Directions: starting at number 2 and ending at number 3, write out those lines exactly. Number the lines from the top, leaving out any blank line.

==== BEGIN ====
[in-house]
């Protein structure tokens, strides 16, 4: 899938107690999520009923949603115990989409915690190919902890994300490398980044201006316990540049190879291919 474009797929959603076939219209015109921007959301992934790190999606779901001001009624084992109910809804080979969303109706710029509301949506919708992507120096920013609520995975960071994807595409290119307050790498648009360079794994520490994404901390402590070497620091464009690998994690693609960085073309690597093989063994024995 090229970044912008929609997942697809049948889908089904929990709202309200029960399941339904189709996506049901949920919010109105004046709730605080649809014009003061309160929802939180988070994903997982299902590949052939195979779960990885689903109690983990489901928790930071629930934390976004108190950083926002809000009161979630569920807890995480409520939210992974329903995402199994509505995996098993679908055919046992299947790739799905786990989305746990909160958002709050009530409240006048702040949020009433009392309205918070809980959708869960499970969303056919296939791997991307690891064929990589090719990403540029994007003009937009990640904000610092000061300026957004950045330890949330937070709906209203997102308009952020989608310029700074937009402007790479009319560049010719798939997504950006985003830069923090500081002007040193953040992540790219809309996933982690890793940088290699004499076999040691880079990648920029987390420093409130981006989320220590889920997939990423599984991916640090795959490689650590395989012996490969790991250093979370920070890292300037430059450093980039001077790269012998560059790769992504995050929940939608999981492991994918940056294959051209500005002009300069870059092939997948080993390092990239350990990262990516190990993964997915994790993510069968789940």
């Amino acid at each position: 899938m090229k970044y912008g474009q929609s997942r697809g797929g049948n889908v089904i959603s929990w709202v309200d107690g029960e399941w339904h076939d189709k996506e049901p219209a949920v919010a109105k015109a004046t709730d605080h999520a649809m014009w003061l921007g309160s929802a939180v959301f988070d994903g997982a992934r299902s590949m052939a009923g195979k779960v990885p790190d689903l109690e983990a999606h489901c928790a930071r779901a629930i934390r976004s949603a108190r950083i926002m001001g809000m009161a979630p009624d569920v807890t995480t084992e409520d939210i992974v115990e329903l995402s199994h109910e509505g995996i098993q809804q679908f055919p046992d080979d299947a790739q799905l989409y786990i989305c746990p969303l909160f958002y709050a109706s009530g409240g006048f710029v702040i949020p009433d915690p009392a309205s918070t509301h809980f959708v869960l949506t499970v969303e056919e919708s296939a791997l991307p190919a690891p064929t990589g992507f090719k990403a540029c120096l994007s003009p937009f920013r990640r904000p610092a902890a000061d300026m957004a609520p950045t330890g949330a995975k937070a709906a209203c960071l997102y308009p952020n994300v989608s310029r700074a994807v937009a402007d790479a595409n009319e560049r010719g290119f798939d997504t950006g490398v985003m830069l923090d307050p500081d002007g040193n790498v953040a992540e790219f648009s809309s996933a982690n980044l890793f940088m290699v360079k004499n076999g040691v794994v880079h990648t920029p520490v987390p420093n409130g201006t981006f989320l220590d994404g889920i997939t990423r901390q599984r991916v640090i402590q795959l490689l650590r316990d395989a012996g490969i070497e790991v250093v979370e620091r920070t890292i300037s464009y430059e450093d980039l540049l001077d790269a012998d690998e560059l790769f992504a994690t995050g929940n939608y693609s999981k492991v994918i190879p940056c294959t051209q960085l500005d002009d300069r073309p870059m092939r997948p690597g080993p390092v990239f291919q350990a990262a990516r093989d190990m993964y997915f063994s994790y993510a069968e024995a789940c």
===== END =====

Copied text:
């Protein structure tokens, strides 16, 4: 899938107690999520009923949603115990989409915690190919902890994300490398980044201006316990540049190879291919 474009797929959603076939219209015109921007959301992934790190999606779901001001009624084992109910809804080979969303109706710029509301949506919708992507120096920013609520995975960071994807595409290119307050790498648009360079794994520490994404901390402590070497620091464009690998994690693609960085073309690597093989063994024995 090229970044912008929609997942697809049948889908089904929990709202309200029960399941339904189709996506049901949920919010109105004046709730605080649809014009003061309160929802939180988070994903997982299902590949052939195979779960990885689903109690983990489901928790930071629930934390976004108190950083926002809000009161979630569920807890995480409520939210992974329903995402199994509505995996098993679908055919046992299947790739799905786990989305746990909160958002709050009530409240006048702040949020009433009392309205918070809980959708869960499970969303056919296939791997991307690891064929990589090719990403540029994007003009937009990640904000610092000061300026957004950045330890949330937070709906209203997102308009952020989608310029700074937009402007790479009319560049010719798939997504950006985003830069923090500081002007040193953040992540790219809309996933982690890793940088290699004499076999040691880079990648920029987390420093409130981006989320220590889920997939990423599984991916640090795959490689650590395989012996490969790991250093979370920070890292300037430059450093980039001077790269012998560059790769992504995050929940939608999981492991994918940056294959051209500005002009300069870059092939997948080993390092990239350990990262990516190990993964997915994790993510069968789940």
């Amino acid at each position: 899938m090229k970044y912008g474009q929609s997942r697809g797929g049948n889908v089904i959603s929990w709202v309200d107690g029960e399941w339904h076939d189709k996506e049901p219209a949920v919010a109105k015109a004046t709730d605080h999520a649809m014009w003061l921007g309160s929802a939180v959301f988070d994903g997982a992934r299902s590949m052939a009923g195979k779960v990885p790190d689903l109690e983990a999606h489901c928790a930071r779901a629930i934390r976004s949603a108190r950083i926002m001001g809000m009161a979630p009624d569920v807890t995480t084992e409520d939210i992974v115990e329903l995402s199994h109910e509505g995996i098993q809804q679908f055919p046992d080979d299947a790739q799905l989409y786990i989305c746990p969303l909160f958002y709050a109706s009530g409240g006048f710029v702040i949020p009433d915690p009392a309205s918070t509301h809980f959708v869960l949506t499970v969303e056919e919708s296939a791997l991307p190919a690891p064929t990589g992507f090719k990403a540029c120096l994007s003009p937009f920013r990640r904000p610092a902890a000061d300026m957004a609520p950045t330890g949330a995975k937070a709906a209203c960071l997102y308009p952020n994300v989608s310029r700074a994807v937009a402007d790479a595409n009319e560049r010719g290119f798939d997504t950006g490398v985003m830069l923090d307050p500081d002007g040193n790498v953040a992540e790219f648009s809309s996933a982690n980044l890793f940088m290699v360079k004499n076999g040691v794994v880079h990648t920029p520490v987390p420093n409130g201006t981006f989320l220590d994404g889920i997939t990423r901390q599984r991916v640090i402590q795959l490689l650590r316990d395989a012996g490969i070497e790991v250093v979370e620091r920070t890292i300037s464009y430059e450093d980039l540049l001077d790269a012998d690998e560059l790769f992504a994690t995050g929940n939608y693609s999981k492991v994918i190879p940056c294959t051209q960085l500005d002009d300069r073309p870059m092939r997948p690597g080993p390092v990239f291919q350990a990262a990516r093989d190990m993964y997915f063994s994790y993510a069968e024995a789940c």